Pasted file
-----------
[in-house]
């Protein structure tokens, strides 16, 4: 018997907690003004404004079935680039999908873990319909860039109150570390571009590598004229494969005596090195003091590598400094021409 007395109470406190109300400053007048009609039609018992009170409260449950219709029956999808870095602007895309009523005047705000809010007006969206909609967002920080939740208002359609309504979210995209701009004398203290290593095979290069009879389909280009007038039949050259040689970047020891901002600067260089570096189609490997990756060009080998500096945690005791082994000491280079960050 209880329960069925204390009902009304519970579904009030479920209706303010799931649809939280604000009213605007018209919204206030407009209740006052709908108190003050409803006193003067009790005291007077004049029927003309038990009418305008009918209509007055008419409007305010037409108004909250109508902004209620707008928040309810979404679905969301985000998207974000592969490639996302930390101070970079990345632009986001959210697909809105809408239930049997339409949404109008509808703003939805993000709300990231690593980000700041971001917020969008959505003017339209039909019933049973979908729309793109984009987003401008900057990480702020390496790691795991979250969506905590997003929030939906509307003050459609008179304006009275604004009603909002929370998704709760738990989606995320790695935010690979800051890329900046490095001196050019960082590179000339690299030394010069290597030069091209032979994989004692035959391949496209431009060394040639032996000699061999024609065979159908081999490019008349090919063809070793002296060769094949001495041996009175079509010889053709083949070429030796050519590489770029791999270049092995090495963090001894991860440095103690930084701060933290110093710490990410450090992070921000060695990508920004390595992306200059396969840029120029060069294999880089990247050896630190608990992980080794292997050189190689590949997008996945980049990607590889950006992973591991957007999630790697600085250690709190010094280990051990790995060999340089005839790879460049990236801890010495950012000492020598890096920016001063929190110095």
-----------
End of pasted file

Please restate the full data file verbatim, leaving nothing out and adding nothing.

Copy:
[in-house]
């Protein structure tokens, strides 16, 4: 018997907690003004404004079935680039999908873990319909860039109150570390571009590598004229494969005596090195003091590598400094021409 007395109470406190109300400053007048009609039609018992009170409260449950219709029956999808870095602007895309009523005047705000809010007006969206909609967002920080939740208002359609309504979210995209701009004398203290290593095979290069009879389909280009007038039949050259040689970047020891901002600067260089570096189609490997990756060009080998500096945690005791082994000491280079960050 209880329960069925204390009902009304519970579904009030479920209706303010799931649809939280604000009213605007018209919204206030407009209740006052709908108190003050409803006193003067009790005291007077004049029927003309038990009418305008009918209509007055008419409007305010037409108004909250109508902004209620707008928040309810979404679905969301985000998207974000592969490639996302930390101070970079990345632009986001959210697909809105809408239930049997339409949404109008509808703003939805993000709300990231690593980000700041971001917020969008959505003017339209039909019933049973979908729309793109984009987003401008900057990480702020390496790691795991979250969506905590997003929030939906509307003050459609008179304006009275604004009603909002929370998704709760738990989606995320790695935010690979800051890329900046490095001196050019960082590179000339690299030394010069290597030069091209032979994989004692035959391949496209431009060394040639032996000699061999024609065979159908081999490019008349090919063809070793002296060769094949001495041996009175079509010889053709083949070429030796050519590489770029791999270049092995090495963090001894991860440095103690930084701060933290110093710490990410450090992070921000060695990508920004390595992306200059396969840029120029060069294999880089990247050896630190608990992980080794292997050189190689590949997008996945980049990607590889950006992973591991957007999630790697600085250690709190010094280990051990790995060999340089005839790879460049990236801890010495950012000492020598890096920016001063929190110095």